Jason Mitchell Articles
Constructing and Trading Flag Patterns - Part 2
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Construction of the Flag

Length of Development
Just as we have some rules regarding the development of a flag pole, there are also strict rules regarding the construction of the flag itself. As part of a short term movement the flag itself is generally formed over about 4 to 5 days. It can be less although it is hard to confirm a pattern with less than three days. The flag can take a little more time to develop than the pole but generally 5-6 days is about as long as they last. We again noticed in Leon Wilson's new book "The Next Step to Share Trading Success" that he recognises that flags can take up to 10 days to form, we would tend to agree with this figure more than we did in the development of the flag pole. It should be noted however flags can form very quickly, and the breakouts happen even quicker. Daryl Guppy suggests that flags that take longer than 10 days to develop lose their "vitality" and are not as likely to hit or exceed their target.

Rules of Development
The flag itself is made up of two parallel lines. These lines must be parallel for the flag to be valid. If the lines come together this is a pennant pattern, if they move apart then it is definitely not a flag pattern.

Flag Pattern - Parallel
Flag Pattern - Parallel

 

Pennant Pattern - come together
Pennant Pattern - come together

The flag should also be on a downward sloping angle and not to the side or upwards. Surprisingly flags with upward angles actually have less likelihood of achieving their targets in fact some say it is a bearish pattern. The angle of a flag is hard to determine although Leon Wilson suggests a figure of 70% is an optimum angle and anything less than 45% is usually less reliable. We do not calculate the angle in our own trading.

One of the most important features of a flag pattern which determines its strength is the height at which the flag is on the flagpole. The flag should be at the very top of the pole and not towards the middle. The lower the flag the less probability of the pattern reaching its upside target.

Flag: Top of Pole/Half Mast

If the flag is flying half mast (therefore the flag begins halfway up the pole) then the pattern is unlikely to reach its target. We do not trade the pattern if it is not towards the very top of the flag pole.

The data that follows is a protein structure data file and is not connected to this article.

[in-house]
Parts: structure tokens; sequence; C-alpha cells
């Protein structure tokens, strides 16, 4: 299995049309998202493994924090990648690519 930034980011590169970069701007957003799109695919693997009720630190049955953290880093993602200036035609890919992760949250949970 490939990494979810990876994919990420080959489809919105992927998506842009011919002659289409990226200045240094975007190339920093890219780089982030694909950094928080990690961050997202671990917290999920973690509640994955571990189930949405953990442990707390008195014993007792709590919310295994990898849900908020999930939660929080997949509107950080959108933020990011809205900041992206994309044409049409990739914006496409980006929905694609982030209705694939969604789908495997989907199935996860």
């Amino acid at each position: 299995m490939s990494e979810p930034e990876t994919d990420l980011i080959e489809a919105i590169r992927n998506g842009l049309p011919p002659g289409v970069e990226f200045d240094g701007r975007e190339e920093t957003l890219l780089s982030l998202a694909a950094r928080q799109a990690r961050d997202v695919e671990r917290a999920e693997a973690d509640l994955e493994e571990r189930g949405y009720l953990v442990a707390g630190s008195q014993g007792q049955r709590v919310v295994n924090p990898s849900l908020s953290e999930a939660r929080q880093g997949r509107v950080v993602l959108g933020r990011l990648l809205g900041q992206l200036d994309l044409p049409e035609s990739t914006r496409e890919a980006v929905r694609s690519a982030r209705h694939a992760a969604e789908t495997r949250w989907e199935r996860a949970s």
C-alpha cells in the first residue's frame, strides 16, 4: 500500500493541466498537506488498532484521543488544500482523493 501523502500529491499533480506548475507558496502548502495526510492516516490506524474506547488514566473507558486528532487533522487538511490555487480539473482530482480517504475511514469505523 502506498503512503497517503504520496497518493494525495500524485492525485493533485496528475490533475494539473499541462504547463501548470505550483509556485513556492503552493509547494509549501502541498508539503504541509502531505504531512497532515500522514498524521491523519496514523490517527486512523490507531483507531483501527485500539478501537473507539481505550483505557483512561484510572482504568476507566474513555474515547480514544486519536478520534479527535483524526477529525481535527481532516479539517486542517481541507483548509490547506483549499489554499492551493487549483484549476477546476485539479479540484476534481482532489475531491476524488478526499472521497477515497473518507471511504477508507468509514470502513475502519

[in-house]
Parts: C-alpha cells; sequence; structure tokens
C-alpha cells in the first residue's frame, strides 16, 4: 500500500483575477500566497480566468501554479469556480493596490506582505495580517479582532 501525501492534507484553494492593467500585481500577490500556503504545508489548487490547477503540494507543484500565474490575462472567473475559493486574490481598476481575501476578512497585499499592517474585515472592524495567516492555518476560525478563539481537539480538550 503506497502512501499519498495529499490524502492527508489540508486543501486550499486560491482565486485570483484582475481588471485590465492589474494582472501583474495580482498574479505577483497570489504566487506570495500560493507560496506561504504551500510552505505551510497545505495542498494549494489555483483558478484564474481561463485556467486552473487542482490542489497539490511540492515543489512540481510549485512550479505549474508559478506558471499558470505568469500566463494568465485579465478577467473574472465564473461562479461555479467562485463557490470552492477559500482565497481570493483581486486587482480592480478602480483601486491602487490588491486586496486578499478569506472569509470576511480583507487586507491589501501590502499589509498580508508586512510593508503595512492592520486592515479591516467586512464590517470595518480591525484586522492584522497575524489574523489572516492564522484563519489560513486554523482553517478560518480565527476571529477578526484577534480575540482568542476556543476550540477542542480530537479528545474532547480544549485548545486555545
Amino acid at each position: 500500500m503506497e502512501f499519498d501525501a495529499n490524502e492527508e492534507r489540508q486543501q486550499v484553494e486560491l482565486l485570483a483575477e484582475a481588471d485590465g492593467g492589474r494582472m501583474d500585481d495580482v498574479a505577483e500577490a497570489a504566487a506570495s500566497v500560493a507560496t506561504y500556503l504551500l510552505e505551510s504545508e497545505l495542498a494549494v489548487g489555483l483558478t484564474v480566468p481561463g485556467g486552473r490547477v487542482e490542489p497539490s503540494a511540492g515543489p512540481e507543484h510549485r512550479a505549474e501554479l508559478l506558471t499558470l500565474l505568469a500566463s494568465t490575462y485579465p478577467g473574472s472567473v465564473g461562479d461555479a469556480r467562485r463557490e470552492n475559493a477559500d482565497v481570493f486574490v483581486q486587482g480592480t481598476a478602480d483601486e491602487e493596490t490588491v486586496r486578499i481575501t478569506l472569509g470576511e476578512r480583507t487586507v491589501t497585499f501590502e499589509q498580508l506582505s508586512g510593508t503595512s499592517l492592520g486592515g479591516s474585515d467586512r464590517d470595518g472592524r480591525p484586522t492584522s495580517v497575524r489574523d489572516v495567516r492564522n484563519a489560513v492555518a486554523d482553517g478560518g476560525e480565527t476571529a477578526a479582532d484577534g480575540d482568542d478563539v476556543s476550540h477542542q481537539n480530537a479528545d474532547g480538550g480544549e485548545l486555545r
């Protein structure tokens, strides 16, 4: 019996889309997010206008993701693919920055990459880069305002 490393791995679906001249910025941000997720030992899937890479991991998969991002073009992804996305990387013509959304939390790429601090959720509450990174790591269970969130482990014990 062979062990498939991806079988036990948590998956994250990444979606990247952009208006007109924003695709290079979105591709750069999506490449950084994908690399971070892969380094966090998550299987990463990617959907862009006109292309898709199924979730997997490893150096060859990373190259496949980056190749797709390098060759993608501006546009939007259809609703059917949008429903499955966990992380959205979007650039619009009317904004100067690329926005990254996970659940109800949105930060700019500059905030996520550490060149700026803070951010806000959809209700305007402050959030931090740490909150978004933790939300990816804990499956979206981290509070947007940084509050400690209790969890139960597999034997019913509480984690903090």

LSG

Looking back to the earlier chart of LSG, which we felt showed a weak flag pattern (shown left) we would point out a few issues with the flag itself, (we already discussed the pole). While the parallel lines defined almost the entire flag one of the first day's highs actually went above the line. If we decide to call this the top of the pole as some trader's may then the pattern started just below the top of the pole, which is also a weaker sign. Either way the pattern is not as strongly defined as the others that have been shown.

The fact the pattern did seem to follow the psychology of the flag shows that it was a flag - just a very poorly constructed one. These generally have less probability of hitting their target and the fact that momentum did not increase immediately on the breakout confirms this pattern was not as strong as others. It did exceed its target in the end - partly due to a bullish market.

Should prices break below the bottom line of the flag pattern the whole pattern is invalidated. Price must stay between these lines for the pattern to be valid. This is with the exception of course of the upside breakout. This is a very important rule.

The 50% Line
This is a rule that some traders use and many other traders don't and we almost did not include it for this reason. We tend to use it ONLY if the flag pole is made of one large day and preferably is a dominant candle. This is similar to the 50% mark on a dominant candle. We would suggest however that we only use it in certain situations and we mention it only for completeness in the article. We do note many of Australia's authors and traders (such as Daryl Guppy, Leon Wilson and others) do not tend to speak about this rule. The 50% line is the halfway point between the top and bottom of the flag pole. If the flag goes below this point then the premise is that the chance of it hitting its target on the breakout is reduced considerably. We do not subscribe to this as a general rule and some traders believe using such a rule will take you out of many good opportunities.

The 50% mark is simply measured by halving the height of the pole. For example if the pole went from $0.22 to $0.29 then the halfway point would be $0.245. This is found by finding the height of the pole in a dollar amount.
Eg. $0.29 - $0.22 = $0.07

Half of $0.07 is $0.025. Therefore we add this amount to the bottom of the flag pattern and find the half way mark (note we could also take the amount from the top of the flag pole - we just felt it was easier for people to add).
$0.22 + $0.035 = $0.255

Setting Price Objectives